While it is not guaranteed, this is a strong case for ETP to be considered. Off installation accommodations would offer greater flexibility to find budget-friendly options within per diem that also include benefits such as on-site laundry and kitchenettes.
When overages or excessive fees are incurred or circumstances constitute an exception to policy, the Authorizing Official (AO) will need to pre-approve the charges before they will be reimbursed. You may not be reimbursed if you are not given pre-authorization, so it is essential to communicate prior to making decisions that will incur costs.
Per Diem – What is Covered on TDY Orders?
Knowing what is not covered in per diem is just as important as knowing what is.
The military will not cover alcohol purchases in stores or in restaurant establishments. If a servicemember chooses to consume alcohol with their meal, a separate receipt would likely be the best choice, additionally, any charges will be the full responsibility of the individual. Additionally, when deciding to consume alcohol, a full understanding of what hours are considered on and off duty is the responsibility of the servicemember.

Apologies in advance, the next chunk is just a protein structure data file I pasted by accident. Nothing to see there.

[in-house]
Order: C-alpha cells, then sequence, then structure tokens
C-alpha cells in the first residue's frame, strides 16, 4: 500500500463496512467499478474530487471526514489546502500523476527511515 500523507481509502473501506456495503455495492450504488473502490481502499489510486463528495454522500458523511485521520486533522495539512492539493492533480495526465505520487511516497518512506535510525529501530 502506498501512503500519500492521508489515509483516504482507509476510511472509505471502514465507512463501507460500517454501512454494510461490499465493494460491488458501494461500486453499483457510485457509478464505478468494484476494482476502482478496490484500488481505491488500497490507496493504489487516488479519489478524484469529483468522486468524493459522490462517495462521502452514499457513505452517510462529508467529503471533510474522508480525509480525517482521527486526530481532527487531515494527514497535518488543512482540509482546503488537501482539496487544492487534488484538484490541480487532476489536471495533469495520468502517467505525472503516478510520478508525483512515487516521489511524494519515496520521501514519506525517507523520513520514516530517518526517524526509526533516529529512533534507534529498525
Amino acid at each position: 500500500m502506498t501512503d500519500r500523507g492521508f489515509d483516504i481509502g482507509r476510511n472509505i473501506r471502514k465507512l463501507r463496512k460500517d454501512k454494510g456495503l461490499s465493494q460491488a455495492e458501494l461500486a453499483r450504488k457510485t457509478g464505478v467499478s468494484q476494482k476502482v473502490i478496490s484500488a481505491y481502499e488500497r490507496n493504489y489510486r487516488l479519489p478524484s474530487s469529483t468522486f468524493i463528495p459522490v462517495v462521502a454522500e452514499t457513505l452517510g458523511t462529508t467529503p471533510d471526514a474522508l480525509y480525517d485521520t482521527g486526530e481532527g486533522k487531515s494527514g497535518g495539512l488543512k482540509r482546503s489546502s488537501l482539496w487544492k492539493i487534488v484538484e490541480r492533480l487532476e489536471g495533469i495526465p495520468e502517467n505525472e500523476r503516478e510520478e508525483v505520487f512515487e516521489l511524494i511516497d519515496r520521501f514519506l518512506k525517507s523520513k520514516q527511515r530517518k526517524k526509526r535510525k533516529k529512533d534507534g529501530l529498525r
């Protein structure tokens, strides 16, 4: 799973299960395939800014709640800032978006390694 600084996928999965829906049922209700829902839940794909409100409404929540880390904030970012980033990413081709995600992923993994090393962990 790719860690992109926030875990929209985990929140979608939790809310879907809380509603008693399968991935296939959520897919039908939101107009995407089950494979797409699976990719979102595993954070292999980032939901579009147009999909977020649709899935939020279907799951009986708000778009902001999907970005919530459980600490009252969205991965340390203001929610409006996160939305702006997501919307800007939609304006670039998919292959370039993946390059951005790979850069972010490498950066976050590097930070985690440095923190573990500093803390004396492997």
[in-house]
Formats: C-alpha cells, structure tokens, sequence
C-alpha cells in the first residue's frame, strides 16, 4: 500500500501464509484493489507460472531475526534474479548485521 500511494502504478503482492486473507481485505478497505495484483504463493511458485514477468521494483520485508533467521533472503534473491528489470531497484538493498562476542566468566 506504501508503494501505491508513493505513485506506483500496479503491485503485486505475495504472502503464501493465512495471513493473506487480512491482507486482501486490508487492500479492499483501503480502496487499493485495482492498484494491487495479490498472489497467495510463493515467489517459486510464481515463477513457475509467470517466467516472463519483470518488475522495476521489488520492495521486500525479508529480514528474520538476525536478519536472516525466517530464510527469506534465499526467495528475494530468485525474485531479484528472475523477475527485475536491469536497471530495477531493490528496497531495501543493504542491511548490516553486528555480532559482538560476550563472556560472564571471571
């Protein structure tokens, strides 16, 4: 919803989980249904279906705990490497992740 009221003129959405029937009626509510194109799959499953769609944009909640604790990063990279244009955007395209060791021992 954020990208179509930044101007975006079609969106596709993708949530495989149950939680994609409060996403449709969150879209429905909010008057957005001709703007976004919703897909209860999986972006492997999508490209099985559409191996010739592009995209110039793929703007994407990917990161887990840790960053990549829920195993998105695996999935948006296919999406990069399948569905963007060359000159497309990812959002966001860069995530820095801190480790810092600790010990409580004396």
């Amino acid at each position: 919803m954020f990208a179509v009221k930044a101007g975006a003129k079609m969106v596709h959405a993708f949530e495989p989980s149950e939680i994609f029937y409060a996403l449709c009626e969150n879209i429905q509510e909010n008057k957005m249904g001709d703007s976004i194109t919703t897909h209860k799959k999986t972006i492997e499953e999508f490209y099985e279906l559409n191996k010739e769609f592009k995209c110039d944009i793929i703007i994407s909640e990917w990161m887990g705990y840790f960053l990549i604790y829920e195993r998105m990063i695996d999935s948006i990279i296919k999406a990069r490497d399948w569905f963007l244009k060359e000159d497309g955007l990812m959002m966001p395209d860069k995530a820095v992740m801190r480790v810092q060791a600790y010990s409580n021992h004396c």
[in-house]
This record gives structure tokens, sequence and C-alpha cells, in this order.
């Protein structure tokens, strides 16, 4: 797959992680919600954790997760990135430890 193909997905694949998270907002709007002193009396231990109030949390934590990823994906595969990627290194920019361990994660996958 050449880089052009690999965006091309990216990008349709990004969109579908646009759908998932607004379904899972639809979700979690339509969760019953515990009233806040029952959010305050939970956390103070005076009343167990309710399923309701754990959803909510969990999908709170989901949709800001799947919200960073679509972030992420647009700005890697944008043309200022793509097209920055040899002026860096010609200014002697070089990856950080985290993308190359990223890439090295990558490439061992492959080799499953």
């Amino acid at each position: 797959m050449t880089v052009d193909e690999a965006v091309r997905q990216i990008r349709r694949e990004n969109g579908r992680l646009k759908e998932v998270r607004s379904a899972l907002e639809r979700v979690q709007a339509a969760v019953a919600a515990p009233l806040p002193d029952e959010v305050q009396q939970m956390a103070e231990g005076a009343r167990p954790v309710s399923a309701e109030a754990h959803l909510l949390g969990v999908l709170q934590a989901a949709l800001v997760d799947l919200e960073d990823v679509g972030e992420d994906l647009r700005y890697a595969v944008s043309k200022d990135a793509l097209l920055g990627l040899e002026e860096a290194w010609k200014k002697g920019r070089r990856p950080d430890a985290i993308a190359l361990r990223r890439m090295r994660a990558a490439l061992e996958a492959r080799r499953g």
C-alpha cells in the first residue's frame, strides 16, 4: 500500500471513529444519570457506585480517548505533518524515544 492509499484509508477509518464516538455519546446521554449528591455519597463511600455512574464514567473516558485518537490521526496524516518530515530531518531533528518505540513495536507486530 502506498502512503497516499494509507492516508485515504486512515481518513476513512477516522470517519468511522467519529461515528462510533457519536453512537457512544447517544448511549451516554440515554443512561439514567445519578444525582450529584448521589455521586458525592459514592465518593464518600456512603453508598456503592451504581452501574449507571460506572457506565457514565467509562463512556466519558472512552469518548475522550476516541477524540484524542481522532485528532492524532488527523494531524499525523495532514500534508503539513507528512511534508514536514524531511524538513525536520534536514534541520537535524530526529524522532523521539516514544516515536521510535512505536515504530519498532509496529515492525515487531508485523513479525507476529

Family Separation Allowance (FSA) is an additional benefit offered to servicemembers when they are on assignment away from their family greater than 30 days. It is important to note that if a servicemember’s family accompanies the active duty member for the entire duration of the TDY, FSA would not be considered. However, FSA benefits do apply when dependents visit the servicemember for less than 30 consecutive days.
The eligibility for FSA may be extended to National Guard and wounded warriors, depending on the type, length, and restrictions of the TDY assignment.
Meal rates are based upon location, just like in the civilian world. Speaking with the Authorizing Official (AO) before going TDY to get a precise dollar amount for per diem is highly recommended. A portion, but not always the full amount of gratuity is also included in travel-related expenses.
An often-forgotten component of TDY rates includes factoring in “included” meals provided by the conference or government in your stay. If two out of three meals will be provided, rates may be reduced per day as well as any additional meals. Religious or dietary requirements are an exception to the policy if the traveler meets all requirements. All servicemembers should speak with their local Authorizing Official, command, and financial office to ensure they are fully up to speed.
Going TDY can provide an interesting change of pace and has the potential to put some extra cash in your pocket depending on your budget and personal preferences. If you are someone who likes to cook for yourself in a kitchenette you can save some money. But if you are expected to attend formal functions, eating out often, TDY can get expensive. With a little planning, your TDY experience can be a good one.